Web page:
5. Most of the jobs in this project are in the construction phase.  It would be an economic benefit to the County if those jobs would go to local, living wage contractors.
  6. Some comments have suggested aesthetics is a problem. But aesthetics are time-bound and culturally specific. As the Planning Department document says: “Viewer response may be negative for viewers who place a high value on open space, or positive for viewers who place a high value on renewable energy. The limited expanse of the project feature and the limited importance of the affected viewpoints result in the impacts being less than significant.”
  7. Under CEQA, possible impacts are significant or not. This project has very few significant impacts and the County agrees that all of them can be mitigated to insignificance. As the Planning Department document summarizes: “The project will not degrade the quality of the environmental, substantially reduce the habitat of a fish or wildlife species, cause a fish or wildlife population to drop below self-sustaining levels, threaten to eliminate a plant or animal community, reduce the number or restrict the range of a rare or endangered plant or animal. Although no special status species were observed on the project site, potential biological impacts related to special status bird species would be reduced to less than significant levels… In the event archaeological artifacts are found [mitigation measures] would reduce potential impacts to less than significant levels… Therefore, impacts would be considered less than significant with mitigation incorporated.“
  8. We suggest to the developers that they consider offering a community benefit. For example, the community wants to put in a trail from downtown Blue Lake out to the hatchery and a financial contribution could make that a reality.



Last Earth Day, April 22, 2020 and the following three days we asked people to join the national campaign to Stop the Money Pipeline — the flow of cash from banks and capital firms to fossil fuel developers.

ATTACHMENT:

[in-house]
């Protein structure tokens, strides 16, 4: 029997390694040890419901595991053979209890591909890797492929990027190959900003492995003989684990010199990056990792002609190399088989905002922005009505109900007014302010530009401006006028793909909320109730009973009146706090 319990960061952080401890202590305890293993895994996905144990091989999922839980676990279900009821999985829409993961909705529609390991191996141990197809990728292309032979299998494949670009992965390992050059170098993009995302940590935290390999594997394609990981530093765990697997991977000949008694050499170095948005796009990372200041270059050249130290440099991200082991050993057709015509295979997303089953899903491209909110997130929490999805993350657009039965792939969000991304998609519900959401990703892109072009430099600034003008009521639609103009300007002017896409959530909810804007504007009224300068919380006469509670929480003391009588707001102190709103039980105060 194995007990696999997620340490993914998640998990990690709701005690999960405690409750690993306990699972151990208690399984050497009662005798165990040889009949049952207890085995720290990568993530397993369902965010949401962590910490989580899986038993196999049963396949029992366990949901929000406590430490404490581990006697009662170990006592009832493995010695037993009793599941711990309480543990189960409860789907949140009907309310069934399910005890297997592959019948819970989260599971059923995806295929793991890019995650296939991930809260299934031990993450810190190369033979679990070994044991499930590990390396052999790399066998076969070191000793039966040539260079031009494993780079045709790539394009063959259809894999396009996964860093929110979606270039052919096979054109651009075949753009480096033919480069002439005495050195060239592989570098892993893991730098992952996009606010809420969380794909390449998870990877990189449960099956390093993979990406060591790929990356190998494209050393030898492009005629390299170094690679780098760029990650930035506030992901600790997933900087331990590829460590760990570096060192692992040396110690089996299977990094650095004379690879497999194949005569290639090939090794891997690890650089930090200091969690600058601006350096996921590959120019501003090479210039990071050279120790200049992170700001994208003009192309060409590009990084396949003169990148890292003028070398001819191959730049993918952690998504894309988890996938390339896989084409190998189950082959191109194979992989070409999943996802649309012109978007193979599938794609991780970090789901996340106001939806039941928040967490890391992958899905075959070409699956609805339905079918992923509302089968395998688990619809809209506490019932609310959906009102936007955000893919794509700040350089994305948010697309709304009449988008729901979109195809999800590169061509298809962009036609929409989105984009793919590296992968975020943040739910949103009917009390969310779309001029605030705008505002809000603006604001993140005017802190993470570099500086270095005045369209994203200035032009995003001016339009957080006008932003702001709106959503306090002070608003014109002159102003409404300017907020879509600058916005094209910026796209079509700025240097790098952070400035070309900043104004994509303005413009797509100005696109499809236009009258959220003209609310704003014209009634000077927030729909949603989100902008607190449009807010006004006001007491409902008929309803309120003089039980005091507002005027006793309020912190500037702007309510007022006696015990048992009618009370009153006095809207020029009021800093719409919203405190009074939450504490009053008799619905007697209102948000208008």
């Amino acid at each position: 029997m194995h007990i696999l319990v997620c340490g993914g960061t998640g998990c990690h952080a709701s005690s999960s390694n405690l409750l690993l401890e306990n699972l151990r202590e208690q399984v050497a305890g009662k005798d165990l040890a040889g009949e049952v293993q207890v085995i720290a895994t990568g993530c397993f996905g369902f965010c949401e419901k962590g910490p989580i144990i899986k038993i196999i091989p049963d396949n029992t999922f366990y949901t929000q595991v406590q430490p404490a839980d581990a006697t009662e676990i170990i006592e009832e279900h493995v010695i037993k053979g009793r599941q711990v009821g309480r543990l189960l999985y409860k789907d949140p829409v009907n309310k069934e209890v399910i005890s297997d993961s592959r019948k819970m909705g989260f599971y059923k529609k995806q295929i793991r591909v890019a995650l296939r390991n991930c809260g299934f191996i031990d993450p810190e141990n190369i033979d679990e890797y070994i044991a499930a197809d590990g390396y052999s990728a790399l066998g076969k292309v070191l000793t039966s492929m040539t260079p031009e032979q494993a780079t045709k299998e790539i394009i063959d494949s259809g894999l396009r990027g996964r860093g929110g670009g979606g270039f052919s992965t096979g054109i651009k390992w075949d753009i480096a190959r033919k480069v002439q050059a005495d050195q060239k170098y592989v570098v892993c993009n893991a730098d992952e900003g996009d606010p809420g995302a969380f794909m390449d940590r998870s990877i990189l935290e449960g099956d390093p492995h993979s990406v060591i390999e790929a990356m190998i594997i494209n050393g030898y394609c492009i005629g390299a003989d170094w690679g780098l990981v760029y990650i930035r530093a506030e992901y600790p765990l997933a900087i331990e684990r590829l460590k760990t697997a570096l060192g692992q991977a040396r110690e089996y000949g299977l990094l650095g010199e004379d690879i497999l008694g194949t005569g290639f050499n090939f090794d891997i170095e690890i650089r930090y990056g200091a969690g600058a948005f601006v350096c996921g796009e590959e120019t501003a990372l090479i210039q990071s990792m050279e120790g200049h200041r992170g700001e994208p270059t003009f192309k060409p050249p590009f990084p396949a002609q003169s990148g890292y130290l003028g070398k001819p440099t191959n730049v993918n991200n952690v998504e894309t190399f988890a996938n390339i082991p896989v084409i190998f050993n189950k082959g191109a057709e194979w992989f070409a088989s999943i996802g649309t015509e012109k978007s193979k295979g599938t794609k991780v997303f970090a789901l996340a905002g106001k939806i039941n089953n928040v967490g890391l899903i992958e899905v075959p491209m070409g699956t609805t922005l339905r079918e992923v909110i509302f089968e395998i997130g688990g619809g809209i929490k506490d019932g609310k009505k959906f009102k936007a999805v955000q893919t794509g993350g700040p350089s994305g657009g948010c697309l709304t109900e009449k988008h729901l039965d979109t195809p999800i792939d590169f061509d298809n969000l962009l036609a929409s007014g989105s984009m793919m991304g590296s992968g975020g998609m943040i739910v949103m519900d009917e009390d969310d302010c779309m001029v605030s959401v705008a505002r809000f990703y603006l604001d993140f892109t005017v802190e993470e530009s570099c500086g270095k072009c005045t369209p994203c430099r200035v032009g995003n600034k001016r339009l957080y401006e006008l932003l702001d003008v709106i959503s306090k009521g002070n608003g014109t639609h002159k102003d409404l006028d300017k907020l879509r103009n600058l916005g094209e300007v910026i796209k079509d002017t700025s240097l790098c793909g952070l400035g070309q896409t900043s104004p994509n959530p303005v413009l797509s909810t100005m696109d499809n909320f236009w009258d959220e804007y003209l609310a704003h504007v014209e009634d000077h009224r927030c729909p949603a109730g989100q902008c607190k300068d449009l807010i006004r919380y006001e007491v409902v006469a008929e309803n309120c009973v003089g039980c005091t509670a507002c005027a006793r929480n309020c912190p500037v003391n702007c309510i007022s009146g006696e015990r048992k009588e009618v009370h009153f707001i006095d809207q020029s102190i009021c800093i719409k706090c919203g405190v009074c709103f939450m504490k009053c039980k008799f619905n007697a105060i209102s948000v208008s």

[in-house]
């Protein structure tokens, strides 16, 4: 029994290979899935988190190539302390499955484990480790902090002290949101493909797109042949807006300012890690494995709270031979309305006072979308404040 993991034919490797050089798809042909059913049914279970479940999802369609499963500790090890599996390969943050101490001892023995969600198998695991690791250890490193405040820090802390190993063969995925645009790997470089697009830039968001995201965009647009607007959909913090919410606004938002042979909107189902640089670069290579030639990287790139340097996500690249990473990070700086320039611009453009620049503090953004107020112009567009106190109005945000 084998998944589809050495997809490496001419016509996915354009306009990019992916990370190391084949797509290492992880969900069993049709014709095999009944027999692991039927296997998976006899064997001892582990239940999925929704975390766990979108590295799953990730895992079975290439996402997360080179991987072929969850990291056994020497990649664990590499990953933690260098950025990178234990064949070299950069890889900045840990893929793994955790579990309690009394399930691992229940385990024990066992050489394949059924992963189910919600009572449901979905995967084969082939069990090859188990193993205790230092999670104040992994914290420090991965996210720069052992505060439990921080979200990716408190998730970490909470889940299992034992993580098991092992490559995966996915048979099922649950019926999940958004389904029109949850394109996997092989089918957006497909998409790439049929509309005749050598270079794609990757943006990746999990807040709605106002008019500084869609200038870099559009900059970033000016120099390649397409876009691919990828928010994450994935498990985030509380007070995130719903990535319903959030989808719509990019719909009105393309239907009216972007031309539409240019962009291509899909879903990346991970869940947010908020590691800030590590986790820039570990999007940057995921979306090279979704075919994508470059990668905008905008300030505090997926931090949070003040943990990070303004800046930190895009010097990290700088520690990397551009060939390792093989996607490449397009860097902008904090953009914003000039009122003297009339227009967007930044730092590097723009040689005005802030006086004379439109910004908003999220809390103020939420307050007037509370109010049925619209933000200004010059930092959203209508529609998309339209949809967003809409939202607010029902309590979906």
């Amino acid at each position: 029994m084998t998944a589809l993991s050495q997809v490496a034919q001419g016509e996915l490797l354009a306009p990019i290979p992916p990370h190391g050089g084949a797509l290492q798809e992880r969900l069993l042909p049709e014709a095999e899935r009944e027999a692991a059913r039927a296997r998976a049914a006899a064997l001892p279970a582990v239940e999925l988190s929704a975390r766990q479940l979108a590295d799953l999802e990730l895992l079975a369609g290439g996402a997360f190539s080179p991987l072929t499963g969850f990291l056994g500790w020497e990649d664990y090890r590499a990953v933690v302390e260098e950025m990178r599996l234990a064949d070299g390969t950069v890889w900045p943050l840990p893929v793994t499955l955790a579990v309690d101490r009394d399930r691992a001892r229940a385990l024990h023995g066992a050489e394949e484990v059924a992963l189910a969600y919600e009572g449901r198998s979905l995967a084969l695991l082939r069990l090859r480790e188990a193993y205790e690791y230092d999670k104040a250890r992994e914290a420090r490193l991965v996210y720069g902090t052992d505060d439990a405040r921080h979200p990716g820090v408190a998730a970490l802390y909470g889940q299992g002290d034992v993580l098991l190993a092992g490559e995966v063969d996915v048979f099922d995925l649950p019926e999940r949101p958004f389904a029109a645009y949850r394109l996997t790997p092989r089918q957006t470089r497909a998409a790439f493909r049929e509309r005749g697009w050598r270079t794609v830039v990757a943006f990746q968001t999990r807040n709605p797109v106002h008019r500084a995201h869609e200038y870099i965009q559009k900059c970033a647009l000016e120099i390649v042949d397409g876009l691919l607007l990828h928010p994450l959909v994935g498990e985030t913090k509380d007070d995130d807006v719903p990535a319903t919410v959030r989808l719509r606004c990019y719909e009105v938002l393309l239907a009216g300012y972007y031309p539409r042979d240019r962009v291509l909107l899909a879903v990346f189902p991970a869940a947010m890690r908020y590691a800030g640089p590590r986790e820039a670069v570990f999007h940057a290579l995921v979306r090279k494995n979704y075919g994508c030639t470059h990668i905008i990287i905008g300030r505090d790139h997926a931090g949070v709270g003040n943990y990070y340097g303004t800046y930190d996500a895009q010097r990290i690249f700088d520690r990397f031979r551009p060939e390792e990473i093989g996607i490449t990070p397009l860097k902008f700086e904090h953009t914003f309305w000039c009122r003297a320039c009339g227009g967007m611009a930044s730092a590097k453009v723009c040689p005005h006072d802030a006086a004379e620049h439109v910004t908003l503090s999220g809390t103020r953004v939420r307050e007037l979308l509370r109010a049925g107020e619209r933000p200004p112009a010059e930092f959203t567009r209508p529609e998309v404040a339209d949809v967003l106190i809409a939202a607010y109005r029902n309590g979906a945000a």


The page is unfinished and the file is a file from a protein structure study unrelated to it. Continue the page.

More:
Currently Stop the Money Pipeline has launched #DefundLine3. On March 31, more than a dozen banks will have a $2.2 billion loan renewal to Enbridge (the toxic company who is building the Line 3 Pipeline). Send direct emails to CEOs and call board members to put pressure on these banks who are funding Line 3. Take action here

Just since the Paris Climate Accords in 2015, big banks have invested $1.9 trillion in fossil fuels. To get involved with Stop the Money Pipeline campaign click here.

Many of those banks are familiar names locally. Chase, Wells Fargo, Citi (sponsor of Costco’s popular credit card). You may have insurance through Liberty Mutual, or a credit card through Bank of America (they’ve given $106 billion in credit to fossil fuel companies).

And if you’re personally able to invest, you may be doing so through Blackrock, which oversees huge investments in fossil fuels and deforestation projects — even as renewable energy outpaces fossil fuels in profit — see this article

Some local Stop the Money Pipeline actions are below. Here are a few ways you can join:

Post a review of these companies on a review website.

You don’t need to be a customer to have an opinion on their destructive practices. Are we getting a good deal if we suffer climate disaster?

Here are some review sites:

Afterward, let the company know why you gave them the review you did.

Write a letter to the editor

Local newspapers want to hear from you — so share your thoughts. You may want to review their letter guidelines, which you’ll find at the web addresses in parentheses.

Times-Standard (

930 Sixth Street

Eureka, CA 95501

email to: [email protected]

North Coast Journal (

310 F St.,

Eureka CA 95501

email to: [email protected]

Mad River Union (

No hard copy accepted. Email letters to: [email protected].

Commit to moving your account if your institution doesn’t stop funding
 fossil fuels

Do you have an account with any of the companies? If so, please consider writing a letter asking them to divest from fossil fuels. Commit to changing to a different institution if they don’t. You can post your letter on social media after sending it to your bank or other firm. If you have already moved your account, cut up your old bank or credit card on video and post it to YouTube or Facebook.



We are currently finding ways to participate in’s Just Recovery campaign. To see the “We Demand a Just Recovery” YouTube video use this link. To learn more about the campaign click here.